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More homeowner associations are seeking to limit rentals

The move coincides with a large increase in investors buying houses

Home for rent concept
Photo (c) Peter Dazeley - Getty Images
When the housing market collapsed in 2008 and home prices plunged, it wasn’t long before investors swooped in and bought distressed properties to convert them to rental properties.

The trend has only increased over the last decade and has coincided with a dramatic drop in homes for sale. Real estate experts have attributed record-high home prices, in part, to the declining number of homes on the market.

Lately, some homeowner associations (HOA) in large subdivisions have adopted bylaws to limit the number of homes that can be occupied by anyone other than the owner. 

The Wall Street Journal reports that the Whitehall Village Master Homeowners Association is attempting to amend its covenants to require anyone buying a home in the development to live in the home or leave it unoccupied for six months before it can be rented. 

Among the arguments made by the HOA for this action is to protect property values. The HOA has claimed that rental properties are not maintained at the level of owner-occupied homes and can make a neighborhood less desirable.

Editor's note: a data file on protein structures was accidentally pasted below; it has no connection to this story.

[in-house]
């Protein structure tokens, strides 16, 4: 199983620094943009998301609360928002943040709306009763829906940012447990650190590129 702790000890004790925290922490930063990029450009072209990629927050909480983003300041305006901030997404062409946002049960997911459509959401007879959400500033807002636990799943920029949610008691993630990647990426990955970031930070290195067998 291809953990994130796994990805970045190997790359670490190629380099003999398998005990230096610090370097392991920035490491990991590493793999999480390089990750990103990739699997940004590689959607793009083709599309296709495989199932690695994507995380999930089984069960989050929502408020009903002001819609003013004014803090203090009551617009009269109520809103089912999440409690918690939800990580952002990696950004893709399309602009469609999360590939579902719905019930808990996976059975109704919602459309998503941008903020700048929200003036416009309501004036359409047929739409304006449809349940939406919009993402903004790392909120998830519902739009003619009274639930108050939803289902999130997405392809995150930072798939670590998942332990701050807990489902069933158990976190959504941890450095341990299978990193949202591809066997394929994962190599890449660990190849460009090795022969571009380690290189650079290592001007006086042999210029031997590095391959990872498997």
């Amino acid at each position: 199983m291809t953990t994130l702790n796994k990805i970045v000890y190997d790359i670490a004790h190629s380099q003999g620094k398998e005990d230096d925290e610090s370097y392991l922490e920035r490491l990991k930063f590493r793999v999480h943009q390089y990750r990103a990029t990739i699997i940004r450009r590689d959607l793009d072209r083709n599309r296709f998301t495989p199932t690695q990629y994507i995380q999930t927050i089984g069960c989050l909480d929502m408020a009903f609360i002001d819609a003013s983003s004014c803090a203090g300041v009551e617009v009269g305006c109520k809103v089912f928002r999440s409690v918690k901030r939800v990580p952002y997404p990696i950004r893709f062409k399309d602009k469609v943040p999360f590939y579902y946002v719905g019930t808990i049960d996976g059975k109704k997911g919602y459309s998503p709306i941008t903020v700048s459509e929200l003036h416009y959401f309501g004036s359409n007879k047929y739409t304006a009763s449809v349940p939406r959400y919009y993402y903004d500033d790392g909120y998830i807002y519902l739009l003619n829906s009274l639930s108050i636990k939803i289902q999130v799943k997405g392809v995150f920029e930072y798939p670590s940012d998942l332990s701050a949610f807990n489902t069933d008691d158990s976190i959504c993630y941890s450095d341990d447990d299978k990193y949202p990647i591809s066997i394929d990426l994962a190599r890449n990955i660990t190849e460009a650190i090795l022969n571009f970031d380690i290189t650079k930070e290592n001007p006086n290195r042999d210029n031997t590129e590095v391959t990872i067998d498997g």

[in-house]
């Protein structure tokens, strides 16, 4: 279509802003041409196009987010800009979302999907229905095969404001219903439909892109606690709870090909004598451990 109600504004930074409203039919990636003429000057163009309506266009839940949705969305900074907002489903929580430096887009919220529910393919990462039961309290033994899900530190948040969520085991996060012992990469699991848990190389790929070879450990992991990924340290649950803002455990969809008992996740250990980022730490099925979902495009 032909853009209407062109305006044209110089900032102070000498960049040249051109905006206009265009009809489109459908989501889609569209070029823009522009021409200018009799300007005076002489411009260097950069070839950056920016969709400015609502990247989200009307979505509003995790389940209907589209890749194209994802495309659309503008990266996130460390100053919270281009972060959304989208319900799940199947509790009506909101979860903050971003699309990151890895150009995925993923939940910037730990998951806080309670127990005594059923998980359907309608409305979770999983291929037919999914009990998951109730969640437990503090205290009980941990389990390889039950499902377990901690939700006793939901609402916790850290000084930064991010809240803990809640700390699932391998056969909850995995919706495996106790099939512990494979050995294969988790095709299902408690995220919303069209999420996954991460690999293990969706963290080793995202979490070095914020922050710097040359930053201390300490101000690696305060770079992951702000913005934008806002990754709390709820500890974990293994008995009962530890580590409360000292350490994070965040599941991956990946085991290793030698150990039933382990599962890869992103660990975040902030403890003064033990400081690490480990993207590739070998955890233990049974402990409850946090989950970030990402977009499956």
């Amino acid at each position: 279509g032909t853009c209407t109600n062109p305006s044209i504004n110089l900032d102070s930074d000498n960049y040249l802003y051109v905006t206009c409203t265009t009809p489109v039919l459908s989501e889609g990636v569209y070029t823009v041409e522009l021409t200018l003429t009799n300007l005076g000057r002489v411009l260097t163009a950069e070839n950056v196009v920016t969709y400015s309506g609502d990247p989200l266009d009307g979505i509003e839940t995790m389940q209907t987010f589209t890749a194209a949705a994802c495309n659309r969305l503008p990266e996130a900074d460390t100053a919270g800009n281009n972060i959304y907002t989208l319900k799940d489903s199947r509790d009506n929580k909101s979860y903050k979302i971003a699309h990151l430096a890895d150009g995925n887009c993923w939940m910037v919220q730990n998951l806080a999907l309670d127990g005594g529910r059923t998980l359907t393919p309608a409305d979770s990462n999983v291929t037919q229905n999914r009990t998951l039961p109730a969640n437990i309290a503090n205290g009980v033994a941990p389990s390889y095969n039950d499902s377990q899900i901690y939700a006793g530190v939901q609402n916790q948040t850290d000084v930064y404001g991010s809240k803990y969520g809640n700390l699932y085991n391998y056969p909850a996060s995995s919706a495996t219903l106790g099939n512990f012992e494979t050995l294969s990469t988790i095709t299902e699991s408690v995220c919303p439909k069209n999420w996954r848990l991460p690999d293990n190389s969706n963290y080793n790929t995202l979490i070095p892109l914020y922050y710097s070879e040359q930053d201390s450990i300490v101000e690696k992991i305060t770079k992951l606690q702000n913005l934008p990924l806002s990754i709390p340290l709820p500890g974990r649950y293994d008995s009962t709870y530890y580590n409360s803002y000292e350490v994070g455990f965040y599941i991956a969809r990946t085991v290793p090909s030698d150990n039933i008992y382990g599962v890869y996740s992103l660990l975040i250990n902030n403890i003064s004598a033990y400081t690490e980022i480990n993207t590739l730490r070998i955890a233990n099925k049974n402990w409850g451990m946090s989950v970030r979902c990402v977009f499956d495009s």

Small impact at first

Greg Kurzner, a strategic real estate investing adviser at Real Estate Bees in Atlanta, is heavily involved in residential “buy and hold” investing and purchasing homes for resale. He says companies like Invitation Homes, American Homes 4 Rent, and others began institutionalizing the business of residential rental properties around 2012 and were not initially impacting the housing market in a significant way. 

“Over time, that has changed, with firms buying more and more homes for rent and more firms entering the residential rental industry,” Kurzner told ConsumerAffairs. 

Unlike the immediate post-housing crash years, Kurzner said today’s real estate investors are happy to pay the list price for homes because rental rates are increasing. He says they often hold an advantage over owner-occupant buyers because they can pay cash and settle quickly. In short, they’ve been very good for sellers.

“The presence of buy-to-rent competitors has further exacerbated a low inventory market and there is little chance the trend will slow down until rental rates and or the costs associated with rental ownership increase to a point where investing in rentals isn't profitable,” he said. 

Highly profitable

Investing in rentals appears to be very profitable at the moment. The Journal cites data from CoreLogic that shows one out of five homes that sold in December was purchased by an investor. The National Association of Realtors reports that the median price for a home selling in February was 15% higher than 12 months earlier.

Kurzner says HOAs can and do implement rental restrictions, and they take many forms. Some restrict short-term rentals such as Airbnbs, and others prohibit rentals entirely.

“HOAs can typically implement restrictions as long as they do so as they would when adding or amending their covenants and restrictions for anything else,” Kurzner said. “Most amendments or changes to covenants require a supermajority vote of the owners.” 

To make the changes enforceable, Kurzner said HOAs should seek legal counsel to prepare documents that are legal, enforceable, and don't violate any local, state, or federal laws. An attorney can help ensure that the restrictions are not discriminatory.

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